"Little Known Leicestershire & Rutland"

November 2005 Meeting Report

Guest Speaker -Bob Trubshaw

The November 2005 meeting of the Keyworth & District Local History Society was held in The Centenary Lounge, Keyworth, on the 4th November 2005. The speaker for the evening was Bob Trubshaw and the subject was “Little Known Leicestershire & Rutland. For the first time for a while The Centenary Lounge was packed to capacity. The talk was presented in the form of a slide show with an accompanying talk.

The presentation began with slides depicting a selection of Standing Stones, which were situated at such places as Grimston, Rearsby, Anstey, Market Harborough and Bradgate Park. The history relating to the stones was unknown, their origins and purpose being lost in antiquity. Various hypotheses have been forwarded relating to their individual histories but all are based on speculation. Next a selection of stone crosses was shown. The first was a cross situated at Frisby-on-the-Wreake. This is known as The Pilgrim’s Cross and is situated in the village centre. It used to stand in the middle of a road junction but has been moved by the local Council. The Council have put five granite setts in the road to indicate where the cross used to stand, an action much appreciated by historians. The remains of another cross were shown located at Hoby, here the cross is reduced to a stump with a sundial surmounted on it. Other locations which were shown boasting crosses were Ragdale, Mountsorrel, Bottesford, Harby, Muston, Hathern, Tilton on the Hill, and Sproxton.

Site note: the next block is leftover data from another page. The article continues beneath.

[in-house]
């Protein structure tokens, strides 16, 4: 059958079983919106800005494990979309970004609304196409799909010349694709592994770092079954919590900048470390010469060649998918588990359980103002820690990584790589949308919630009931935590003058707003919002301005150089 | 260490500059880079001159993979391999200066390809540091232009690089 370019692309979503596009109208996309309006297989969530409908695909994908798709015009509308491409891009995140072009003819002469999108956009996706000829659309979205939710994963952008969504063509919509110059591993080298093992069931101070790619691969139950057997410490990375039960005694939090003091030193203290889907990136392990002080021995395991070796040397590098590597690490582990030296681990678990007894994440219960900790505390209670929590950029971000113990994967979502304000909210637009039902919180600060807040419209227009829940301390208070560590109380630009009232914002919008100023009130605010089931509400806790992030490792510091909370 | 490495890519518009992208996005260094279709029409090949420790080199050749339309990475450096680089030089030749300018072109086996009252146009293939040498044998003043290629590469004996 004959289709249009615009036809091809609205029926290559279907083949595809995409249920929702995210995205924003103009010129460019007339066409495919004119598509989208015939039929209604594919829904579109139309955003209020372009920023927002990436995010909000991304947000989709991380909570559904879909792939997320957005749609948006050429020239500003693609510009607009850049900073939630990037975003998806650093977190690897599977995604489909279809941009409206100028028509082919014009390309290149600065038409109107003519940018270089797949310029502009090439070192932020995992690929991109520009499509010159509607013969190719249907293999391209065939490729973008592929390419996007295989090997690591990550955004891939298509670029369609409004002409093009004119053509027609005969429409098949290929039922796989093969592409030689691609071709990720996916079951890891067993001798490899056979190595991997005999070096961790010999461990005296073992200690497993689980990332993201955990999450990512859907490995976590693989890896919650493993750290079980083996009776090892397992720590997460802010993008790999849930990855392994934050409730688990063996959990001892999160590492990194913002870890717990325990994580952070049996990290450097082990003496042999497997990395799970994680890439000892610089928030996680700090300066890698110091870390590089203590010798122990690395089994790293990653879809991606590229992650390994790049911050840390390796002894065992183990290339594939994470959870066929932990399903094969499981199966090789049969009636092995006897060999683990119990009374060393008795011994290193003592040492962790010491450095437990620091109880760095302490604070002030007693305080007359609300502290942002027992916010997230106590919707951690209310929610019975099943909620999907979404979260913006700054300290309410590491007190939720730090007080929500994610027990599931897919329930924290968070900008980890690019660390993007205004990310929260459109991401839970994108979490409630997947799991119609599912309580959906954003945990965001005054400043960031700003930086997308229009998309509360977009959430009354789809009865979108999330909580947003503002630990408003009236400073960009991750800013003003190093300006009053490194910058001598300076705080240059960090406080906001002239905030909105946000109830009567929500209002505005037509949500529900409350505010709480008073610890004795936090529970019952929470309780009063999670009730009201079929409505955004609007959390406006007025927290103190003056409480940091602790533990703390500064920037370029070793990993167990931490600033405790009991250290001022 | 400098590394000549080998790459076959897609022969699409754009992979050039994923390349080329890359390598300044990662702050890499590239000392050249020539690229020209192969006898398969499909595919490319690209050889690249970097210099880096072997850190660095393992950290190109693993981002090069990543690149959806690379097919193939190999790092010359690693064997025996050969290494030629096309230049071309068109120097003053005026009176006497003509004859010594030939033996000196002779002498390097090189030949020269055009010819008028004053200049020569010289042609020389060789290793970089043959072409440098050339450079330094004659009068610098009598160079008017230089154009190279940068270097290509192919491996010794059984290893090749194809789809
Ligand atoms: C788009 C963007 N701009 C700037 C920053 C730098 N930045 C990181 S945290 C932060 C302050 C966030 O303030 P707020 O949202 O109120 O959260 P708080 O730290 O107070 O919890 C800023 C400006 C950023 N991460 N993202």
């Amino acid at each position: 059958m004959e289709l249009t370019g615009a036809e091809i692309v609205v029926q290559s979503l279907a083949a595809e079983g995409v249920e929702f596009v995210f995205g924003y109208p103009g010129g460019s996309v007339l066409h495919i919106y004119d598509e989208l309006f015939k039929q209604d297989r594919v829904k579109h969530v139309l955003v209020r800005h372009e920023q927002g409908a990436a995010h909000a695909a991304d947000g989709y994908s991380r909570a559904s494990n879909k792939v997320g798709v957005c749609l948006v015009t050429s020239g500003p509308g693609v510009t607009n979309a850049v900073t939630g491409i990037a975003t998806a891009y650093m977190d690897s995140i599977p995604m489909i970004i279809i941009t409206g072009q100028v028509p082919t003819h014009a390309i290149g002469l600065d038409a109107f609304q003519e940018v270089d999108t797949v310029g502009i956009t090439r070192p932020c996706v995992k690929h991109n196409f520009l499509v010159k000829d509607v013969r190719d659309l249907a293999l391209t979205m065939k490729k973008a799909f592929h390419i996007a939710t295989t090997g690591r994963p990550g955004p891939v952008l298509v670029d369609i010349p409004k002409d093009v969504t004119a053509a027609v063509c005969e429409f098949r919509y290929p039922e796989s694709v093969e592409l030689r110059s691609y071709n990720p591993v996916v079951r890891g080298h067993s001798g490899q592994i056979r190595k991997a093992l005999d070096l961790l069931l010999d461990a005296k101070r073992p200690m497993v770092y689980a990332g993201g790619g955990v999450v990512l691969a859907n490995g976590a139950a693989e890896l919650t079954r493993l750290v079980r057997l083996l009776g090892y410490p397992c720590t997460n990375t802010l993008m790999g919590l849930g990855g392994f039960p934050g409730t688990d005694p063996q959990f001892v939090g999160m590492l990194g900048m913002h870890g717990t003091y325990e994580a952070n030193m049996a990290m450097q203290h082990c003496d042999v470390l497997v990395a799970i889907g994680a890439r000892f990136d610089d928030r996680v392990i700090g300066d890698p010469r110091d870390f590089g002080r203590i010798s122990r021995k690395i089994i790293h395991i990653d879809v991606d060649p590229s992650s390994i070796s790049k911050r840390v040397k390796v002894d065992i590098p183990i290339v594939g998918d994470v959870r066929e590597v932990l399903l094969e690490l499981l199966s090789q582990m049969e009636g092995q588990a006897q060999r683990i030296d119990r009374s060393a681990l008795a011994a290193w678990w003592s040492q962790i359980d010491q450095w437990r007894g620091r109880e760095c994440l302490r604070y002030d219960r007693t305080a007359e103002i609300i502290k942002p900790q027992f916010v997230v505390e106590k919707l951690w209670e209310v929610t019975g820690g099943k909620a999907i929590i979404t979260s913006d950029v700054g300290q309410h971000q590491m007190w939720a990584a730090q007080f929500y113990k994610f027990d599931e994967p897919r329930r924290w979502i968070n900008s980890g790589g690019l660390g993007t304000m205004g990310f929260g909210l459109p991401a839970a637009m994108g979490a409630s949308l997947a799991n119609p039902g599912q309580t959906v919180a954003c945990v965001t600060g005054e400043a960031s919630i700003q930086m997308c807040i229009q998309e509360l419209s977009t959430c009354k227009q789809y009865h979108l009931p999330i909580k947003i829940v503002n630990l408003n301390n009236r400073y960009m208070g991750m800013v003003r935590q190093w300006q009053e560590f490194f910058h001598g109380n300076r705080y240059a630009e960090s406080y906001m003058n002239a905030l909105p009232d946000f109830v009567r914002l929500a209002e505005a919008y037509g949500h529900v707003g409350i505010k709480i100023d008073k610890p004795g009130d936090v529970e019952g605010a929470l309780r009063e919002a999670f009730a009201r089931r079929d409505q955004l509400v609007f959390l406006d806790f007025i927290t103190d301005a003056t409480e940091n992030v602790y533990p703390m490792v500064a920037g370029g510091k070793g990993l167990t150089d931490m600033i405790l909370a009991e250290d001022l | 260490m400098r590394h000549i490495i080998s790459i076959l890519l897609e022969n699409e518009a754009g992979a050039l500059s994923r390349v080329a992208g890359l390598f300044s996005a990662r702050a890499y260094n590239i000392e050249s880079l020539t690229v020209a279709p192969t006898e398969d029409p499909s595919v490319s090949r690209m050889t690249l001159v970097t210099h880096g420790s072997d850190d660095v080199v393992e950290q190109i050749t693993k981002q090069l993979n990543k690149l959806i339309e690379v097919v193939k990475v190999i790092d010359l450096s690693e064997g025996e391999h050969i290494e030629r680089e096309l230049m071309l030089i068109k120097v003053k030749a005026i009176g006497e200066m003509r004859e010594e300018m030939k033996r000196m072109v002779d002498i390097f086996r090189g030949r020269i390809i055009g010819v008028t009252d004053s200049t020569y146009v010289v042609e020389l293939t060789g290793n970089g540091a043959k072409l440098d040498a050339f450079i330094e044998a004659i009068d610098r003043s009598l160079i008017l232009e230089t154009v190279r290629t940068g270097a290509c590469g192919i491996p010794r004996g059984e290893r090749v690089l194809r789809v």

Next a selection of ancient, and not so ancient, wells was shown. Well were shown located at Ab Kettleby, Holwell, Beeby, Waltham on the Wolds, Eastwell, Oakham, Ashwell, Greetham, and Croxton Kerrial. The audience was then shown a large selection of church carvings and decorations. These were extremely numerous and varied. Almost without exception very little was known relating to any of the carvings and decorations. Some were fairly crude in their execution, others quite obviously the work of highly skilled stonemasons. None could be attributed to specific people, nor is it possible to ascertain the idea behind the work. The variety involved with the carvings and decorations was vast, ranging from the incredibly intricate and beautiful to the downright lewd.

The audience were then shown a selection of items such as maypoles, stocks, village pumps and a particularly interesting item in the form of a turf maze situated at Wing. The maze is one of only eight known surviving medieval turf mazes in Britain. It is fifty feet in diameter and has been maintained by the villagers of Wing for over five hundred years. If anyone wishes to know more about the places of interest related to in this talk Bob Trubshaw has written a book entitled “Little-known Leicestershire & Rutland” which deals with all of the slides shown in the presentation and much more besides. The presentation lasted for over an hour and a half but was always interesting. The last talk of this year’s Society’s meetings was very well received by an appreciative audience. Well done Bob!!